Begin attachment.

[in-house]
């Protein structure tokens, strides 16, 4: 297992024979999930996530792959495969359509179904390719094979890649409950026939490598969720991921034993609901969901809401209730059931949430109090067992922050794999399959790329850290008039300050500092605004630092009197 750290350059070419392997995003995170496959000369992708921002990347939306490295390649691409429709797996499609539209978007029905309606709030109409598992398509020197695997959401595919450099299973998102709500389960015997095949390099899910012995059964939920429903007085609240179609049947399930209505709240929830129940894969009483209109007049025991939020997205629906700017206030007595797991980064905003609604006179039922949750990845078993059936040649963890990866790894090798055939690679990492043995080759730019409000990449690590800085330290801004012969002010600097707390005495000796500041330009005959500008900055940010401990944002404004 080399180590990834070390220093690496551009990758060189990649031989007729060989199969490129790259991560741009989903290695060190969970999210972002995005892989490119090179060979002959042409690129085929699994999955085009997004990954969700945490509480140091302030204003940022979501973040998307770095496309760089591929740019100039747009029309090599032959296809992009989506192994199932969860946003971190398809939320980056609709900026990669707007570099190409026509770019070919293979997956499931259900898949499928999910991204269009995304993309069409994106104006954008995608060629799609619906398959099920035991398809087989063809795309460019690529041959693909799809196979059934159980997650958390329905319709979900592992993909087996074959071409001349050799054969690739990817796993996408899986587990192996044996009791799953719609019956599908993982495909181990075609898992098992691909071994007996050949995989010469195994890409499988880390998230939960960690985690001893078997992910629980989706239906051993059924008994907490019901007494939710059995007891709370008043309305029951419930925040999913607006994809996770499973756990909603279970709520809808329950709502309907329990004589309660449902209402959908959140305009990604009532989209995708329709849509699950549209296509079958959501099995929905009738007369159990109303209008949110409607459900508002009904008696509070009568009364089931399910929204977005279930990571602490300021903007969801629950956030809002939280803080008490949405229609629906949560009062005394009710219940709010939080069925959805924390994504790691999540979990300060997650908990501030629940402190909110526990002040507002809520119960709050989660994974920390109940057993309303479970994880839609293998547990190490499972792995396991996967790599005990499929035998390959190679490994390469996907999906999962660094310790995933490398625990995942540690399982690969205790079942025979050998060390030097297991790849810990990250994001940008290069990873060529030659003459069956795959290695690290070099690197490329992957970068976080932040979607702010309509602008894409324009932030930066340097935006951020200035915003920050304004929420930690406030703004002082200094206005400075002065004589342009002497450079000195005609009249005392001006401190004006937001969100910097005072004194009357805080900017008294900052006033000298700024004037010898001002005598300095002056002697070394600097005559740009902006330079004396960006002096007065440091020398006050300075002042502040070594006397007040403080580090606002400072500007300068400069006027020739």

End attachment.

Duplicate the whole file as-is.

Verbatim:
[in-house]
């Protein structure tokens, strides 16, 4: 297992024979999930996530792959495969359509179904390719094979890649409950026939490598969720991921034993609901969901809401209730059931949430109090067992922050794999399959790329850290008039300050500092605004630092009197 750290350059070419392997995003995170496959000369992708921002990347939306490295390649691409429709797996499609539209978007029905309606709030109409598992398509020197695997959401595919450099299973998102709500389960015997095949390099899910012995059964939920429903007085609240179609049947399930209505709240929830129940894969009483209109007049025991939020997205629906700017206030007595797991980064905003609604006179039922949750990845078993059936040649963890990866790894090798055939690679990492043995080759730019409000990449690590800085330290801004012969002010600097707390005495000796500041330009005959500008900055940010401990944002404004 080399180590990834070390220093690496551009990758060189990649031989007729060989199969490129790259991560741009989903290695060190969970999210972002995005892989490119090179060979002959042409690129085929699994999955085009997004990954969700945490509480140091302030204003940022979501973040998307770095496309760089591929740019100039747009029309090599032959296809992009989506192994199932969860946003971190398809939320980056609709900026990669707007570099190409026509770019070919293979997956499931259900898949499928999910991204269009995304993309069409994106104006954008995608060629799609619906398959099920035991398809087989063809795309460019690529041959693909799809196979059934159980997650958390329905319709979900592992993909087996074959071409001349050799054969690739990817796993996408899986587990192996044996009791799953719609019956599908993982495909181990075609898992098992691909071994007996050949995989010469195994890409499988880390998230939960960690985690001893078997992910629980989706239906051993059924008994907490019901007494939710059995007891709370008043309305029951419930925040999913607006994809996770499973756990909603279970709520809808329950709502309907329990004589309660449902209402959908959140305009990604009532989209995708329709849509699950549209296509079958959501099995929905009738007369159990109303209008949110409607459900508002009904008696509070009568009364089931399910929204977005279930990571602490300021903007969801629950956030809002939280803080008490949405229609629906949560009062005394009710219940709010939080069925959805924390994504790691999540979990300060997650908990501030629940402190909110526990002040507002809520119960709050989660994974920390109940057993309303479970994880839609293998547990190490499972792995396991996967790599005990499929035998390959190679490994390469996907999906999962660094310790995933490398625990995942540690399982690969205790079942025979050998060390030097297991790849810990990250994001940008290069990873060529030659003459069956795959290695690290070099690197490329992957970068976080932040979607702010309509602008894409324009932030930066340097935006951020200035915003920050304004929420930690406030703004002082200094206005400075002065004589342009002497450079000195005609009249005392001006401190004006937001969100910097005072004194009357805080900017008294900052006033000298700024004037010898001002005598300095002056002697070394600097005559740009902006330079004396960006002096007065440091020398006050300075002042502040070594006397007040403080580090606002400072500007300068400069006027020739």